Already well known in international urban art circles, it has not yet been two years since Cornwall’s celebrated street artist came up with the idea for BotMan, an innocent robot with a heart. Since then, his BotMan avatar has taken him into international urban art circles; he has had three sell-out shows, has been represented by a London Gallery, had work shown at Basel Miami and rubbed shoulders with UK urban artists such as Banksy and Dface. Sophie Kazan of Aesthetica caught up with BotMan for a virtual chat about the business of being a successful, anonymous artist.
A: How did you get the idea for BotMan and becoming an anonymous artist?
B: I suddenly had one of those lightbulb moments – lightbulb moments are so underrated. I sat and drew what became the foundations for Bot. He appeared to be human/child like yet held an innocent quality about him. The addition of his heart really set him apart . By remaining anonymous, I get true feedback – good, bad or indifferent – it’s all good to me really. The ideas seem to flow. I just look at what is around me. BotMan sees love all the time, if you look hard enough, love is truly out there and it’s a beautiful thing to enjoy. I enjoy adding the fun, cheeky aspect of it too, Bot being naughty, for example, but like a child he is genuine, accepting without prejudice.
A: How did the Brick Lane Gallery exhibition come about?
B: Brick Lane contacted me back in May 2012 I think with a view to doing a group collection and that was a great honour. At the opening night, I’d never seen such a huge crowd, I was expecting someone famous to be in there but it was all fans of the art. I just sat on a step outside drinking a cold beer watching the world go by. In all honestly, I never thought my work would grace the walls of an art gallery, let alone Brick Lane. Best still, I got asked back there in December for their Christmas show for Art Basel. I was contacted by an American guy who dealt with a number of street artists out there. He’d seen my work via Instagram and asked if I’d be interested in going there for a week to showcase my work. I think I took less than a second to say, yes! I came back with sore hands and fingers from the amount of art I’d produced out there. Actually, I’ve been asked back this December to do it all again.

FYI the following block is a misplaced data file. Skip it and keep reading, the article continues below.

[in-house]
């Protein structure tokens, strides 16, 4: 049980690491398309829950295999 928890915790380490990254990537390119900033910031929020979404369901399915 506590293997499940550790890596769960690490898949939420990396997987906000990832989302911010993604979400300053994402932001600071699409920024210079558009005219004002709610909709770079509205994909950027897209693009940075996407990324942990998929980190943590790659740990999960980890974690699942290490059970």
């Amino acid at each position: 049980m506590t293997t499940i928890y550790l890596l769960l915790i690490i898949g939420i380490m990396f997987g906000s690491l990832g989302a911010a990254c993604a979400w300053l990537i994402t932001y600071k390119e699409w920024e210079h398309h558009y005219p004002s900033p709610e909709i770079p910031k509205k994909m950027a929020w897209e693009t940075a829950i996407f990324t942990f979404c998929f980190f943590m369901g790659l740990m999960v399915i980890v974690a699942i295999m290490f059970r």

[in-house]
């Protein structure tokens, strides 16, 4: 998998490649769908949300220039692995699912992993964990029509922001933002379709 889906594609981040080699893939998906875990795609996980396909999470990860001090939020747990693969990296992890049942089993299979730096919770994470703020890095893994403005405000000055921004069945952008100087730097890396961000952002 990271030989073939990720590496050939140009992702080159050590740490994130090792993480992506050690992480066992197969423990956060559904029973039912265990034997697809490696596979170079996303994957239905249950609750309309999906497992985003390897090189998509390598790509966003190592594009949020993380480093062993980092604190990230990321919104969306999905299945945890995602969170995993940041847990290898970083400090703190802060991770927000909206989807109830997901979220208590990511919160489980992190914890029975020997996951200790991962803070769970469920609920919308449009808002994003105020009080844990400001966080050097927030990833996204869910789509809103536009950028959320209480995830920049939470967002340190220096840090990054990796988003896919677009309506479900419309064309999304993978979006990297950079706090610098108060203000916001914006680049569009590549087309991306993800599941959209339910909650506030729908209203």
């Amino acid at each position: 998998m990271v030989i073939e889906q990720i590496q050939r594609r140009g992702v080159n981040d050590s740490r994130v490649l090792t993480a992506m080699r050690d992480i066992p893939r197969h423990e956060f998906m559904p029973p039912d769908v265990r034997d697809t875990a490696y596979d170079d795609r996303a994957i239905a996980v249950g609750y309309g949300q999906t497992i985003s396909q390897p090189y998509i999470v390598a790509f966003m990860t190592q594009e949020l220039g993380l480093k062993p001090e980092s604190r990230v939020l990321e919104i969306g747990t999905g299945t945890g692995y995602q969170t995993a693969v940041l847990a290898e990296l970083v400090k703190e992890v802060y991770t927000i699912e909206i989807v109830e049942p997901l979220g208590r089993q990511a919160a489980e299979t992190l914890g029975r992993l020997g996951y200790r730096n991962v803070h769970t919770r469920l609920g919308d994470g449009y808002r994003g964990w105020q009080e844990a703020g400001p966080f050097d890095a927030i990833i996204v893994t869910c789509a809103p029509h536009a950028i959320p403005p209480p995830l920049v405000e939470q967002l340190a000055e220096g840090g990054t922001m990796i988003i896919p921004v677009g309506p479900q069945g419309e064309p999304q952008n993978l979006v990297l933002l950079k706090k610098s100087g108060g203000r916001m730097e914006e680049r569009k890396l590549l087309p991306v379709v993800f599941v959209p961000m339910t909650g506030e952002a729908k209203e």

A: Congratulations! What about the role of the collector? In an article you said that you didn’t like people peeling your art off walls because you wanted everyone to enjoy it..
B: That’s right. Art should be free for people to enjoy and taking it off the streets for other people’s ownership is missing the point of it. I mean, no one else is going to get to see it, right? But the more your popularity rises the more people are going to want to own your art by whatever means. It kind of spurred me on really. The more it got taken, I’d simply add twice as many the next night. Kind of the gift that keeps giving – it makes the journey to work or waiting for the bus in a morning more enjoyable.
I’ve had negative feedback from the authorities in terms of what I do, but the public like it and they are the ones I want to please the most. If they stick by me and enjoy what I do, it means I’m doing my job right. One of the reasons I do my “art drops” is that I’m fully aware that not all people can afford my art, so if I can give it away in a fun way, I will. I give clues online of its location then it’s a case of finding it. The basic development of my art is to get as big as possible but never losing sight of who put me there. Hello Kitty watch out! BotMan is coming to steal your thunder!
A: Your shows and exhibitions are all sell outs – when and where are you going to show your work next?
B: I’ve been blessed that each one of my shows sells out. As a rule, I very rarely have another gallery lined up. I like them to come to me. When they ask, I accept. Most of the time. It gives me more scope to be more selective of where I’m exhibiting. As of right now, I’m hoping to hear from any gallery out there that may be interested in my work. As for being anonymous, this can sometimes be a problem as they want to meet me, phone me etc, its just not possible. Email is my preferred method of communication.
A: And finally, how do you respond to the comparison with Banksy, your message seems more friendly and less political..
B: The friendship with Banksy has helped a lot. If I’m mentioned in the same breath as him, I take that as an honour. Banksy is one of the most famous and iconic artists of our generation. He’s more political and tongue in cheek than me. It works for him and that’s cool. I’m grateful that I was taken under his wing in the beginning, I learnt so much about how to showcase myself. I’ve always thought of him as the cooler artist, he just gets it right no matter what he does. For me, for BotMan, it’s just out and out love.
While he has, with Banksy’s permission, of course – drawn the bot in the same Flower Thrower pose as that in Banksy’s famous work, he has also drawn the robot as a superhero (Spiderbot) and in various zombie poses.
BotMan’s philosophy is charming and inspiring. He reminds us simply not to take life too seriously.
For more info on BotMan visit www.botmanart.com
Words: Sophie Kazan
Image courtesy of BotMan.
Posted on 27 August 2013